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Cameron continued, explaining that, “the hallmark of the grand jury is its independence from outside influence. This independence is necessary to ensure that justice is done both for the victims and for the accused.”
But what if the jury doesn’t feel justice has been fully pursued if only one of the three men involved in Taylor’s death is charged? And beyond that, isn’t charged with her death, but is only charged with three counts of wanton endangerment of the first degree. He faces one to five years in prison, but is not charged directly with taking Taylor’s life. No one is being held responsible for the loss of her life by the court and her name wasn’t even listed as a victim in the indictment. Where is that check or balance?
"It is the prosecutor who decides what charges to recommend to the grand jury. They then decide whether to vote an indictment on those charges," says Rebecca Kavanagh, a New York criminal defense attorney. "Here, the grand juror is saying they were only given the option to vote wanton endangerment charges against Detective Hankison and there is nothing they could have done about that. They voted the strongest possible indictment the Attorney General gave them the opportunity to."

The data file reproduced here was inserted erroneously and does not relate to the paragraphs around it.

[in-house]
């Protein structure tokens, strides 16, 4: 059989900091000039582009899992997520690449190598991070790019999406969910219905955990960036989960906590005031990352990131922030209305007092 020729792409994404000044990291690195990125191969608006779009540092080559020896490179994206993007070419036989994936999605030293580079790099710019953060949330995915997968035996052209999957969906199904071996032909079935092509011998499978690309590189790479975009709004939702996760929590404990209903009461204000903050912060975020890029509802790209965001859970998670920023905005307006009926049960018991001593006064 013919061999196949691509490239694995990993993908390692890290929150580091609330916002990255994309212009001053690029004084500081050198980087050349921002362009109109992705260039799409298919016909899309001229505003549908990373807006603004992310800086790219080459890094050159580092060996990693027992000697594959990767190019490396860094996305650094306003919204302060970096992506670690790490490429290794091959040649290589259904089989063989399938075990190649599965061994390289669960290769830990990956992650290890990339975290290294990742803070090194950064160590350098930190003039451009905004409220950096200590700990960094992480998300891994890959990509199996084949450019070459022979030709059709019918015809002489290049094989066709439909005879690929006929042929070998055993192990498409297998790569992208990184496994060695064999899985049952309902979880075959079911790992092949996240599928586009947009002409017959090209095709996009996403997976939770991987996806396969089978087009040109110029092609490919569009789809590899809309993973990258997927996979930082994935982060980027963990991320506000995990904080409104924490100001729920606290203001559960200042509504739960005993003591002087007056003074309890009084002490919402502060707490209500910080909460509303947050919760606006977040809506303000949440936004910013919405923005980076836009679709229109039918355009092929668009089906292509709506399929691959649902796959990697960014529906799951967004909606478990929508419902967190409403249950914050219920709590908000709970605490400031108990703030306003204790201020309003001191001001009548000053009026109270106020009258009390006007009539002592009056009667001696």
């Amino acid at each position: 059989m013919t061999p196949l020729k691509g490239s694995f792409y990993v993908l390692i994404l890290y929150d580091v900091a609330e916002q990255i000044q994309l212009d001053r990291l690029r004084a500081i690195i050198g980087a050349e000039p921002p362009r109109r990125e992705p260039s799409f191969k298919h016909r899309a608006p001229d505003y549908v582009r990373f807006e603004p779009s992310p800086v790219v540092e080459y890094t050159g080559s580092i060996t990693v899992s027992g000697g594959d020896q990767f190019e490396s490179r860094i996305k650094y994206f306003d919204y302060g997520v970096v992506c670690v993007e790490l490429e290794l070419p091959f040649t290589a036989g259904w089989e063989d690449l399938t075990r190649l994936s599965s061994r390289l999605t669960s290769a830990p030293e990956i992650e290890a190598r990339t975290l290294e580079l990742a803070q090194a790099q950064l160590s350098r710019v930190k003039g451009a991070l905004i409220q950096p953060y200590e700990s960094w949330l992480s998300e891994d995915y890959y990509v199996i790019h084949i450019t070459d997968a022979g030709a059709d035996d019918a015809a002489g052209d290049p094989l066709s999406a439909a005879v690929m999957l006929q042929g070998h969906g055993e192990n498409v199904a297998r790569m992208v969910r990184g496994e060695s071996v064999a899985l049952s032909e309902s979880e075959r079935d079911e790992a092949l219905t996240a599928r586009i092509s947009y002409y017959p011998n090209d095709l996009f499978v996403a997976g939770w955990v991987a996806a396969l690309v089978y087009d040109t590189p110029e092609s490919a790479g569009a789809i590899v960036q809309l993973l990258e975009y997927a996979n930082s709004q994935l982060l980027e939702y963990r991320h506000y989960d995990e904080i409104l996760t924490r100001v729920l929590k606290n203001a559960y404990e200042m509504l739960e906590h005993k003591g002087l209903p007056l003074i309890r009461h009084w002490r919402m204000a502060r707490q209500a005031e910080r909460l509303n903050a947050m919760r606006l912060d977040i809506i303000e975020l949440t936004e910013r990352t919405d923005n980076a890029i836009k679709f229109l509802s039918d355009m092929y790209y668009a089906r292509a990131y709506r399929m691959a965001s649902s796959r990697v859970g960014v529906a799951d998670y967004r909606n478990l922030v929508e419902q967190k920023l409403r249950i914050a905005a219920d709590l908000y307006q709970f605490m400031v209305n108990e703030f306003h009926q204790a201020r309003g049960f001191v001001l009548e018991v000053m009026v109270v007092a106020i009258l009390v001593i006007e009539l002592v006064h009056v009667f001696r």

Kavanagh continued saying that while a grand jury can ask questions about anything pertaining to the facts or laws, the prosecutor decides whether a question is relevant. Additionally, while a grand jury can question the law, they cannot offer opinions or ask for the prosecutorial team to bring harsher charges. They can only say yes or no to what is put before them.
We can’t know more until the transcripts of the deliberations are released and the unnamed juror provides further context to the proceedings. According to Cameron, as this trial proceeds, the FBI is continuing its investigation of potential violations of federal law. What we do know is that the law is not doing justice for Breonna Taylor.